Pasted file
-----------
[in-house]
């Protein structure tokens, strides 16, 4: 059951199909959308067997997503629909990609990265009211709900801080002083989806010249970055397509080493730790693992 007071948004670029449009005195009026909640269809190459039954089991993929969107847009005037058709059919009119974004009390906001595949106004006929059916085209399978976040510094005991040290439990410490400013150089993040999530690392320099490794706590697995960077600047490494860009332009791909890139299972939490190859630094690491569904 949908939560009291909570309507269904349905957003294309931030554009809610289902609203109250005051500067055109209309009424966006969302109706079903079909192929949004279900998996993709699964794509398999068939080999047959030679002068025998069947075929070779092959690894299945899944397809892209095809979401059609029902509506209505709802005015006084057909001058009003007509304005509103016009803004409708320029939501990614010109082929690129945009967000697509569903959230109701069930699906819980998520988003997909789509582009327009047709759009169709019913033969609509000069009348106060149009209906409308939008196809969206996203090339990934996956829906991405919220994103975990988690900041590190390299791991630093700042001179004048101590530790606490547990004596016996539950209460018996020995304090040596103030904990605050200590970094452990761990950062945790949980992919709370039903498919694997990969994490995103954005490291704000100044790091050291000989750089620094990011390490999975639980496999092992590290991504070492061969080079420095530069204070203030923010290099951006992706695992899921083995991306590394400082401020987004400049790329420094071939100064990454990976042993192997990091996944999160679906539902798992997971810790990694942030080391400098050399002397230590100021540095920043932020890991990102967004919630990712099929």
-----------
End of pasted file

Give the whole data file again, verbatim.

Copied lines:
[in-house]
């Protein structure tokens, strides 16, 4: 059951199909959308067997997503629909990609990265009211709900801080002083989806010249970055397509080493730790693992 007071948004670029449009005195009026909640269809190459039954089991993929969107847009005037058709059919009119974004009390906001595949106004006929059916085209399978976040510094005991040290439990410490400013150089993040999530690392320099490794706590697995960077600047490494860009332009791909890139299972939490190859630094690491569904 949908939560009291909570309507269904349905957003294309931030554009809610289902609203109250005051500067055109209309009424966006969302109706079903079909192929949004279900998996993709699964794509398999068939080999047959030679002068025998069947075929070779092959690894299945899944397809892209095809979401059609029902509506209505709802005015006084057909001058009003007509304005509103016009803004409708320029939501990614010109082929690129945009967000697509569903959230109701069930699906819980998520988003997909789509582009327009047709759009169709019913033969609509000069009348106060149009209906409308939008196809969206996203090339990934996956829906991405919220994103975990988690900041590190390299791991630093700042001179004048101590530790606490547990004596016996539950209460018996020995304090040596103030904990605050200590970094452990761990950062945790949980992919709370039903498919694997990969994490995103954005490291704000100044790091050291000989750089620094990011390490999975639980496999092992590290991504070492061969080079420095530069204070203030923010290099951006992706695992899921083995991306590394400082401020987004400049790329420094071939100064990454990976042993192997990091996944999160679906539902798992997971810790990694942030080391400098050399002397230590100021540095920043932020890991990102967004919630990712099929």